Jewish World Review March 14, 2006 / 14 Adar, 5766

Paul Greenberg

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Consumer Reports

Singing the neo-conservative blues | Dear Critic, It was wholly a pleasure to receive your response to my column defending the idea of a living Constitution. To quote an example of your flavorful prose:

"Your attack on the Constitution today is not surprising. As Arkansas' premier neo-conservative you would have us believe that principles change over time. Au contraire . . . that' s exactly what they don't do."

Actually, it's prejudices that tend not to change over time. The challenge in constitutional law — well, one of them — isn't that the principles change, but that the Constitution is so rich in them, how do you determine which principle governs at any particular time?

Circumstances, as the lawyers say, alter cases. And every time that happens, the case law alters the meaning of the Constitution — the way sunlight, wind and the competing forest may alter the shape of a great tree. If it didn't keep adapting, it would surely die.

All Americans may believe in the Constitution, but each of us has his own ideas about what it means. It's much like the relationship between believers and the Bible, and the Constitution is our civil Bible.

That interpretations of the Constitution can vary so widely says something about how artfully it is constructed. It's a masterpiece of ambiguity, or at least flexibility. A much underrated principle, flexibility. Like trees, legal codes that bend may survive the fiercest winds; those that don't may be swept away in the first great storm.

But do feel free to respond. I figure that as long as Americans argue over the meaning of the Constitution, it'll live. I haven't heard many spirited arguments lately over the meaning of Hammurabi's Code. If the meaning of the U.S. Constitution were as fixed, it, too, would be of interest mainly to archaeologists.

So keep fighting!

Inky Wretch
P.S. and Peroration:

The most prominent neo-conservative in Arkansas? Is that anything like being the most prominent, paleo-conservative in Rhode Island? Or the most prominent mountain in Iowa, that is, not very prominent at all?

What is a neo-conservative, anyway? Irving Kristol famously defined a neo-conservative as a liberal who's been mugged by reality. (It must have been someone else who defined a cultural neo-conservative as a liberal with a teenaged daughter.)

Also, I can't remember ever being a liberal — except in the eyes of those who assumed that anybody who was soft on the race issue back in the bad old days here in Arkansas was by definition a wild-eyed liberal integrationist, if not a Communist prevert (sic) fluoridationist out to drain America of its precious bodily fluids.

And I've been mugged only rhetorically, which seems fair enough. It scarcely becomes one who criticizes others to complain when he's criticized; it comes with the territory.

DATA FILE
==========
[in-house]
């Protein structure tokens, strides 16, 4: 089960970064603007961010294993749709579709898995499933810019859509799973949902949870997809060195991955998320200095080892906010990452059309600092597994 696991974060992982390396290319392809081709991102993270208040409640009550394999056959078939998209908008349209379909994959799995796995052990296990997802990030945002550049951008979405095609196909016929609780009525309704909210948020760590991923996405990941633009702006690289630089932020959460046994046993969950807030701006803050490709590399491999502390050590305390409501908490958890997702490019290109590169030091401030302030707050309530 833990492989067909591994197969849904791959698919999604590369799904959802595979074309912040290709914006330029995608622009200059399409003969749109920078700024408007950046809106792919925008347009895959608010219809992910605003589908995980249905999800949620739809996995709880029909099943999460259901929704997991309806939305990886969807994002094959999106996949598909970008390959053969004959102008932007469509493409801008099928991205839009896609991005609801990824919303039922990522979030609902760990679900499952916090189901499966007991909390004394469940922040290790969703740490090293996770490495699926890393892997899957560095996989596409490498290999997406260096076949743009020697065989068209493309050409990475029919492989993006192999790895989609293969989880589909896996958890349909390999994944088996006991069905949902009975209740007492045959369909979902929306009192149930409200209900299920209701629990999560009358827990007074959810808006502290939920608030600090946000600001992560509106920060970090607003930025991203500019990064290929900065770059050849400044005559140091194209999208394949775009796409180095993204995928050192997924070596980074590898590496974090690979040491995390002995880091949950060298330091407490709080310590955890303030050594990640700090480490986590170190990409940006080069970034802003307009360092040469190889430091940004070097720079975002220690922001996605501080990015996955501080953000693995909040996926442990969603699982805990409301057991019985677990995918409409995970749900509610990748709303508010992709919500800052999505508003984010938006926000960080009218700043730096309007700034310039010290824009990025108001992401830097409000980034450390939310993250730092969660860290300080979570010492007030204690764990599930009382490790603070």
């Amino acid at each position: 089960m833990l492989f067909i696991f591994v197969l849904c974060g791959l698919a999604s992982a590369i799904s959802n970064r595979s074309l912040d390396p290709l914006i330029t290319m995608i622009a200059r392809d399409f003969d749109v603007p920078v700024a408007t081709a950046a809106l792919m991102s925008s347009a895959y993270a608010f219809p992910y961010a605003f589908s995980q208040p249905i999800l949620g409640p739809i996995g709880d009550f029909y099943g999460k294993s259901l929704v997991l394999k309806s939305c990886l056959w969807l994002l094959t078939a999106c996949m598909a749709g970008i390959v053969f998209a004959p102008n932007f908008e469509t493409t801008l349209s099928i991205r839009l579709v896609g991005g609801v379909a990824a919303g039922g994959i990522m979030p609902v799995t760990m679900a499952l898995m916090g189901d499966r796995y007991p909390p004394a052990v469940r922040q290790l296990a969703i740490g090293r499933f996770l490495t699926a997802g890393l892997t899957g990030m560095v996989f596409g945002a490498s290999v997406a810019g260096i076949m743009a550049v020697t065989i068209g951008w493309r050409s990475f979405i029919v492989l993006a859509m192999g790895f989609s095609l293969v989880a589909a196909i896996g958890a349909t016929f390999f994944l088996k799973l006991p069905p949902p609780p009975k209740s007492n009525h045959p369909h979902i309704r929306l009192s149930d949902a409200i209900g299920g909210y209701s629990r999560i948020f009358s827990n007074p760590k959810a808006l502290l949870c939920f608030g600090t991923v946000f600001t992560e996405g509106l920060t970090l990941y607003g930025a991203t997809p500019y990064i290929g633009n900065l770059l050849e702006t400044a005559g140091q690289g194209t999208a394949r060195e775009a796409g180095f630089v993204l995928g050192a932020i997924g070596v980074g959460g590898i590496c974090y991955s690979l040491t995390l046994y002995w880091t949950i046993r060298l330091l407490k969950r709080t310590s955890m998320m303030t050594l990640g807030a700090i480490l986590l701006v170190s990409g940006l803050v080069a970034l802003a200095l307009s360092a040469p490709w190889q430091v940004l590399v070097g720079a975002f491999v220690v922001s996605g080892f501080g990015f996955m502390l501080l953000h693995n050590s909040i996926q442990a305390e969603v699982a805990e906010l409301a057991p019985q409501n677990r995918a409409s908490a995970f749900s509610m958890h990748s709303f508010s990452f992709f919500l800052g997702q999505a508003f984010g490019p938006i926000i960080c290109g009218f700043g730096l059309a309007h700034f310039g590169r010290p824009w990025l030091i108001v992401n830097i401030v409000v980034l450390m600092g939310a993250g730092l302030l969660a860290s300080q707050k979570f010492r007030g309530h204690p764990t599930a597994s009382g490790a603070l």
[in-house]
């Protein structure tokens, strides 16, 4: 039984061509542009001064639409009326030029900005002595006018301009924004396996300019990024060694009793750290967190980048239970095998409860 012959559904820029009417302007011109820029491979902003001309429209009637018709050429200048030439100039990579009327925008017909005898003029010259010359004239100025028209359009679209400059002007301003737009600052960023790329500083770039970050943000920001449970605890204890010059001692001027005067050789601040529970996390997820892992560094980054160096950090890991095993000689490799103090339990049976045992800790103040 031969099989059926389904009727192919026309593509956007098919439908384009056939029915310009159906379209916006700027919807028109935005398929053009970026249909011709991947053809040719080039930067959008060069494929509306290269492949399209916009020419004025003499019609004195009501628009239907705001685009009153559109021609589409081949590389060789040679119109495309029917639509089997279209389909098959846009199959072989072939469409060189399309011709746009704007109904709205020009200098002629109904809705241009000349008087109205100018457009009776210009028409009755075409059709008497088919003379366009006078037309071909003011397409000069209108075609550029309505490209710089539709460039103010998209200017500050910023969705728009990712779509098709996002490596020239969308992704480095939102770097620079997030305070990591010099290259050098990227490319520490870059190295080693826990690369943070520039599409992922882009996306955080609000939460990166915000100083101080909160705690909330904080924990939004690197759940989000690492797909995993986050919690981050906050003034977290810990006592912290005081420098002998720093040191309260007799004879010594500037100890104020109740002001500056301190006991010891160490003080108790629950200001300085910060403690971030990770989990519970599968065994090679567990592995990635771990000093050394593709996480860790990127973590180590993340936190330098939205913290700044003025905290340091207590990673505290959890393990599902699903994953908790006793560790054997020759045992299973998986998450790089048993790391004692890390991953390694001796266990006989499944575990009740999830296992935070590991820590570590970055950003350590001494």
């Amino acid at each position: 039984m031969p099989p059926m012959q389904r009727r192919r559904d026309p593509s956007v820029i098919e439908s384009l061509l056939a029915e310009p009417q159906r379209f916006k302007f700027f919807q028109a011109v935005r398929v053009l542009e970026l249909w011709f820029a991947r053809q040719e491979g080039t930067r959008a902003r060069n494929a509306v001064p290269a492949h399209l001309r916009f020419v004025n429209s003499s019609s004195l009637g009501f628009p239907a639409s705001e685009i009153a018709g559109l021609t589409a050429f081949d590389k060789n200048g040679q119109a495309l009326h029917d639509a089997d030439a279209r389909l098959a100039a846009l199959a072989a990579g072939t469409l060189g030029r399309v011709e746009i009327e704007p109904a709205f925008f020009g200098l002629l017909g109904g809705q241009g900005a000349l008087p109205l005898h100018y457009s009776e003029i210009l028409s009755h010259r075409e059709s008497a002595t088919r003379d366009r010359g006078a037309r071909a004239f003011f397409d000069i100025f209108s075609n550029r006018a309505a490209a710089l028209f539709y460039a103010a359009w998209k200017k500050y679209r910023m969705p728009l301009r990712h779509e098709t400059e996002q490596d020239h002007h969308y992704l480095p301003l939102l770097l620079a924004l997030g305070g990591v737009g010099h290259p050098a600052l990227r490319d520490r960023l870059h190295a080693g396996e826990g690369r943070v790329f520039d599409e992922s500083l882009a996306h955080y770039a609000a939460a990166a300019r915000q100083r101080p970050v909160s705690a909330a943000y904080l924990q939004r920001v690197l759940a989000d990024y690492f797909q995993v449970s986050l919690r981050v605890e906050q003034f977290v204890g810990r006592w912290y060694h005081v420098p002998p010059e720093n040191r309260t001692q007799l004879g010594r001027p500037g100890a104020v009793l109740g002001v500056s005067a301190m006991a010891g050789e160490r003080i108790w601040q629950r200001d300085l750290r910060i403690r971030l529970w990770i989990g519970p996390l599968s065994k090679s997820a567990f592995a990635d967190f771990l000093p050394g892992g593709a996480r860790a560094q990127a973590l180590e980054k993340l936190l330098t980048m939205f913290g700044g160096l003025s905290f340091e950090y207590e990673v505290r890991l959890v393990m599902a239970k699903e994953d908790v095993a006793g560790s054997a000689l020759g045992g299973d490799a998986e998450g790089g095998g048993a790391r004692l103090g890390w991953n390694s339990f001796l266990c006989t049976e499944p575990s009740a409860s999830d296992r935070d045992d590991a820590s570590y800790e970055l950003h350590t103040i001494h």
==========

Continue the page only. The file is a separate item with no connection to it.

It's always amusing to see politicians who regularly lambaste others and their ideas get the hootie-puckers* when they themselves catch a little flak.

Besides, we really do learn most from our critics, even if it's only how not to sound. After all, who ever learned anything from flattery, much as we lap it up?

Or you may be using Neo-Conservative as just a general term of invective, the way Robert Welch used Communist to describe anyone he suspected of harboring decent impulses, including Dwight D. Eisenhower and John Foster Dulles, those notorious agents of the Communist conspiracy.

Call everybody a Communist and soon it becomes hard to believe anybody is. Mr. Welch did a lot to make Communist a meaningless accusation. So did Joe McCarthy, who accused so many people of being Communist spies, people tended to forget there were real ones around. The result was that no one probably did as much harm to the anti-Communist cause in this country as the junior senator from Wisconsin. Almost single-handedly, he made anti-anti-Communism a popular cause. The Soviets should have given him a medal.

At the rate the Neo-Conservative label is being flung around these days, it, too, will soon be reduced to just a meaningless pejorative signifying "I don't like you/your politics," rather than anything specific.

That's what happened to "fascist," which became a general term of abuse, preparatory to not being used at all because it had lost all specific meaning and, with it, any bite.

Fascinating topic, political labels. Somebody ought to do a history of the rise and fall of those that once meant something but now are scarcely heard. Note how Liberal, which fell into disrepute a while back, is being phased out in favor of Progressive. Same product, different label? Other examples surely abound. Stop me before I remember more . . . . I.W.

* A hootie-pucker is about halfway between a pout and a sulk. Here in Arkansas, a small child who comes down with this malady can usually be jollied out of it if you'll look deep in the subject's eyes, and say, soothingly and sympathetically: "Awww . . . do you have the hootie-puckers?" This technique also has been known to work with adults provided they have any sense of humor.

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JWR contributor Paul Greenberg, editorial page editor of the Arkansas Democrat-Gazette, has won the Pulitzer Prize for editorial writing. Send your comments by clicking here.

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